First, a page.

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LYME DISEASE VACCINE PROVEN SAFE AND EFFECTIVE; USDA GRANTS FIRST FEDERAL LICENSE TO CANINE PRODUCT

 LYME DISEASE VACCINE PROVEN SAFE AND EFFECTIVE;
 USDA GRANTS FIRST FEDERAL LICENSE TO CANINE PRODUCT
 WASHINGTON, July 8 /PRNewswire/ -- The United States Department of Agriculture (USDA) has granted the first full federal license for a canine Lyme disease vaccine. The inoculation that protects dogs has been approved as safe and effective.
 According to the USDA analysis, field performance evaluations of the product in Lyme disease endemic areas over the last 20 months have shown that Fort Dodge Laboratories' LymeVax(TM) vaccine is safe and that vaccinated dogs are eight times less likely to exhibit clinical symptoms of Lyme disease than non-vaccinated dogs. These findings are part of a presentation to be given at an upcoming conference on tick-borne diseases in September in St. Paul, Minn.
 "While the world waits for a human vaccine, dog owners can now have their pet vaccinated against this debilitating disease," said Dr. Steven A. Levy, one of the veterinarians who conducted the field tests on the canine vaccine. "Dogs are six to 10 times more likely to catch Lyme disease than are humans because they are much more likely to be exposed to tick bites."
 The five-year development of the canine vaccine is detailed in two articles scheduled to be published in the August 1992 issue of The Journal of the American Veterinary Medical Association. One of the articles describes how Fort Dodge Laboratories scientists were the first known researchers to re-create the clinical signs of Lyme disease in a laboratory setting. This breakthrough was pivotal to the development and testing of an effective vaccine.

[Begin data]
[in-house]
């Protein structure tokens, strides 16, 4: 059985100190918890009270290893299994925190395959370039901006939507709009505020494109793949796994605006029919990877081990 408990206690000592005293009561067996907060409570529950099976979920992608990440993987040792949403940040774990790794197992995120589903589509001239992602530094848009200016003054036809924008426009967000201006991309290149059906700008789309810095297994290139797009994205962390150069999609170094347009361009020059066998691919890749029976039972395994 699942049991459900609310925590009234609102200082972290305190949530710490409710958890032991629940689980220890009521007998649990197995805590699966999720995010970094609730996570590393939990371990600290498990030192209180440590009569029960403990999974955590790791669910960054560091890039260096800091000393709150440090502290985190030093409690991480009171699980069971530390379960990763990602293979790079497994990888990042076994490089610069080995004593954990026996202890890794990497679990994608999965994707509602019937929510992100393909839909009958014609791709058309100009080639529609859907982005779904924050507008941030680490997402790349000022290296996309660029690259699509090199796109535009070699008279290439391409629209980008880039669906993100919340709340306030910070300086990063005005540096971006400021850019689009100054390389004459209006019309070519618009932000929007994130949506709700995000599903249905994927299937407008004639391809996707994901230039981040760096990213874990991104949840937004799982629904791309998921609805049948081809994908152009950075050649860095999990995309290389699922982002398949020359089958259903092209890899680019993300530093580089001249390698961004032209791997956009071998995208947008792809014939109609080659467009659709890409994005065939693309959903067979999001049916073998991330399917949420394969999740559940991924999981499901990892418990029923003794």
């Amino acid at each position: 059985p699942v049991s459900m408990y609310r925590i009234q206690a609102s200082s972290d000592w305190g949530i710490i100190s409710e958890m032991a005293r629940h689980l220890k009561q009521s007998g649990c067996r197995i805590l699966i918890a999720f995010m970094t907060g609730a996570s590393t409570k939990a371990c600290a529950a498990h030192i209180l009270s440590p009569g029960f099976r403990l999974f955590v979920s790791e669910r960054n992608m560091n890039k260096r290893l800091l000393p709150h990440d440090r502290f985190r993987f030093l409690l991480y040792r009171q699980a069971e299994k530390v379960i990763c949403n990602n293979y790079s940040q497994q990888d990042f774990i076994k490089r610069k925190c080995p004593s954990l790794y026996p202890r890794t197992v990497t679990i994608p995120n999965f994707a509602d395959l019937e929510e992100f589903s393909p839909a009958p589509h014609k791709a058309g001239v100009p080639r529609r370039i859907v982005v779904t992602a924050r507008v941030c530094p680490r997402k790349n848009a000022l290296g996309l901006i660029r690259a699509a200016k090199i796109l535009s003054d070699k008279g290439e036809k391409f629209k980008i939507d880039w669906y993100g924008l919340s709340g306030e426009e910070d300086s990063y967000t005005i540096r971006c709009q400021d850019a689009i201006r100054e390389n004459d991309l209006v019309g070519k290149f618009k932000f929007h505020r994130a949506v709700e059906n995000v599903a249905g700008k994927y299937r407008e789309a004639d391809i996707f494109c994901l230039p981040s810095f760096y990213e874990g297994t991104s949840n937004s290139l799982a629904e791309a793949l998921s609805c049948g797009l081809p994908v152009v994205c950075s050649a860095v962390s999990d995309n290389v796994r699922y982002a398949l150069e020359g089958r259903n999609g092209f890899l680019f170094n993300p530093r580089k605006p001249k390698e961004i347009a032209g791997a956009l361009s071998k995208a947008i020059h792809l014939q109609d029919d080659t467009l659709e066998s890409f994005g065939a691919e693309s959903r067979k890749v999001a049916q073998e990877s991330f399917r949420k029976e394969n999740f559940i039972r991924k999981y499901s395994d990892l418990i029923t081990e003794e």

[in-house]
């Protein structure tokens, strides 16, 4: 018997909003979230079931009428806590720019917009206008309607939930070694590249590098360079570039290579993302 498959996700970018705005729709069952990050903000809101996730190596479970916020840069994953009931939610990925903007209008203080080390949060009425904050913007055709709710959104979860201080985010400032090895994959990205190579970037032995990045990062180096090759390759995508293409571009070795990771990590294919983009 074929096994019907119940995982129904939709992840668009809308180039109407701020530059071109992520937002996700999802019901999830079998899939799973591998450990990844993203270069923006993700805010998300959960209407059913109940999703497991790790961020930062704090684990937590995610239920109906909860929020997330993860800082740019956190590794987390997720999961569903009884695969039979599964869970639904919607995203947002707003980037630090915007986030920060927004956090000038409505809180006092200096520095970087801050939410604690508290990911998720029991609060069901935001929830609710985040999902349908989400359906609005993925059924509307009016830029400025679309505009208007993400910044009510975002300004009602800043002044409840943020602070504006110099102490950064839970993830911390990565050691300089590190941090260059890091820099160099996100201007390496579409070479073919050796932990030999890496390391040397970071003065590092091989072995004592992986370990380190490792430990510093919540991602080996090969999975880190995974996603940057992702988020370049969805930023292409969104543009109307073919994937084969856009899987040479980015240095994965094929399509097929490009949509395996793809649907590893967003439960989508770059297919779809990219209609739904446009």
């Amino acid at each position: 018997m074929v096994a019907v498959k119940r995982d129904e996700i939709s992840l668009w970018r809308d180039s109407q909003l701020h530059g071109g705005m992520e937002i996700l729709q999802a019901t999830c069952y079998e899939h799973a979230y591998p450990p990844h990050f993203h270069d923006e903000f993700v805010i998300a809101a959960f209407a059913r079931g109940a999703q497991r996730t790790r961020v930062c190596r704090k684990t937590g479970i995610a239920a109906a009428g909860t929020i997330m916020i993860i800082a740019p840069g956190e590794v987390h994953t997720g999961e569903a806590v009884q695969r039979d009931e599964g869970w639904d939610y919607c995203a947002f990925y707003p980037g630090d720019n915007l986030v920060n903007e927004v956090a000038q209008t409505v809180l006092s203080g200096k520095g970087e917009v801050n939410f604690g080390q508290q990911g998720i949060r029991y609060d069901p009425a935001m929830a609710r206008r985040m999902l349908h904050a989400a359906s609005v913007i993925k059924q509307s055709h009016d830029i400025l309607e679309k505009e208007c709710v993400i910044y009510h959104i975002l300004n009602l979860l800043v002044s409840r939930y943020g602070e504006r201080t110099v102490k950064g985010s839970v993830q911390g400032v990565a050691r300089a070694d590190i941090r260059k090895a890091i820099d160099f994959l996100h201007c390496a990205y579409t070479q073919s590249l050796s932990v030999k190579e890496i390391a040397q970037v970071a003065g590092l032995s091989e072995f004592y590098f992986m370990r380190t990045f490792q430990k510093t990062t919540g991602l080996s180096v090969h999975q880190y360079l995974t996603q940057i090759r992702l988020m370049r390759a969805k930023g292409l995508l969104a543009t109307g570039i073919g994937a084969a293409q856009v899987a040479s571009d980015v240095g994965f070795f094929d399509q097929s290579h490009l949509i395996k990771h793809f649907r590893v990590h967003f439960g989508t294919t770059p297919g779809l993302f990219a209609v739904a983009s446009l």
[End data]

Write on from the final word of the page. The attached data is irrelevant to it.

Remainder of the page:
Subsequently, this challenge model has been successfully duplicated in research laboratories at the University of Georgia, the company said.
 The second article describes the laboratory testing and effectiveness of the canine vaccine. The vaccine contains chemically inactivated whole organisms of Borrelia burgdorferi, the bacterium that causes Lyme disease. The Fort Dodge product has both Osp (outer surface protein) A and Osp B antigens, which have been shown in previously reported scientific literature to stimulate the most protective immunity against experimental Lyme disease.
 In addition, the article describes how the Fort Dodge vaccine protects against B. burgdorferi organisms found in areas throughout the country. This was shown in research used to challenge the vaccine which used Lyme disease organisms from a different geographical location of the United States than the organism used to make the vaccine. The vaccine proved effective in these tests.
 According to the authors, this indicates the vaccine is capable of stimulating a cross-protective immunity in vaccinated dogs against different strains of Lyme disease.
 -0- 7/8/92
 /CONTACT: Wm. E. Ryan, D.V.M., Fort Dodge Laboratories, 515-955-4600; or Tim Riesterer of The Brady Co., 414-255-0100, for Fort Dodge Laboratories/ CO: Fort Dodge Laboratories; United States Department of Agriculture ST: Iowa, District of Columbia IN: MTC SU: PDT


ML -- DE003 -- 7290 07/08/92 09:03 EDT
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Date:Jul 8, 1992
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